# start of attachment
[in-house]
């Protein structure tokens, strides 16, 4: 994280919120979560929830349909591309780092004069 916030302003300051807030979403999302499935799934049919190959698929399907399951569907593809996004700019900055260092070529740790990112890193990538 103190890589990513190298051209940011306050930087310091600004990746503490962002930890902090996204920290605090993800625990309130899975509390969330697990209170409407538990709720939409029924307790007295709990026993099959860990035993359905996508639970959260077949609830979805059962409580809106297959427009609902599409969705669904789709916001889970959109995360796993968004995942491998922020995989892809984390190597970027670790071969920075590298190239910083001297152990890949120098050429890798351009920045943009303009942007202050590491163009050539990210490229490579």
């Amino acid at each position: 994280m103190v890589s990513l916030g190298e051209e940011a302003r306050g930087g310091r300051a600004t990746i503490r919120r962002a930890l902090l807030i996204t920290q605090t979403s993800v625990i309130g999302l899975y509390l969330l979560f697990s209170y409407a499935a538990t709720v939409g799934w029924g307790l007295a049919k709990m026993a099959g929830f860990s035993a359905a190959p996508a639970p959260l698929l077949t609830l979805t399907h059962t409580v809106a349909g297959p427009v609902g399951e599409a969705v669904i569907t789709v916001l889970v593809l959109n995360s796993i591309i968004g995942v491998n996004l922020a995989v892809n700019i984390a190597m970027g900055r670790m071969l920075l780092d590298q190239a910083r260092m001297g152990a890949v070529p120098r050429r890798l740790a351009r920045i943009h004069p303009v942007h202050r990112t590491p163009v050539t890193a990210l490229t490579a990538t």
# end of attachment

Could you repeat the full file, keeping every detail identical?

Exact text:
[in-house]
């Protein structure tokens, strides 16, 4: 994280919120979560929830349909591309780092004069 916030302003300051807030979403999302499935799934049919190959698929399907399951569907593809996004700019900055260092070529740790990112890193990538 103190890589990513190298051209940011306050930087310091600004990746503490962002930890902090996204920290605090993800625990309130899975509390969330697990209170409407538990709720939409029924307790007295709990026993099959860990035993359905996508639970959260077949609830979805059962409580809106297959427009609902599409969705669904789709916001889970959109995360796993968004995942491998922020995989892809984390190597970027670790071969920075590298190239910083001297152990890949120098050429890798351009920045943009303009942007202050590491163009050539990210490229490579």
């Amino acid at each position: 994280m103190v890589s990513l916030g190298e051209e940011a302003r306050g930087g310091r300051a600004t990746i503490r919120r962002a930890l902090l807030i996204t920290q605090t979403s993800v625990i309130g999302l899975y509390l969330l979560f697990s209170y409407a499935a538990t709720v939409g799934w029924g307790l007295a049919k709990m026993a099959g929830f860990s035993a359905a190959p996508a639970p959260l698929l077949t609830l979805t399907h059962t409580v809106a349909g297959p427009v609902g399951e599409a969705v669904i569907t789709v916001l889970v593809l959109n995360s796993i591309i968004g995942v491998n996004l922020a995989v892809n700019i984390a190597m970027g900055r670790m071969l920075l780092d590298q190239a910083r260092m001297g152990a890949v070529p120098r050429r890798l740790a351009r920045i943009h004069p303009v942007h202050r990112t590491p163009v050539t890193a990210l490229t490579a990538t």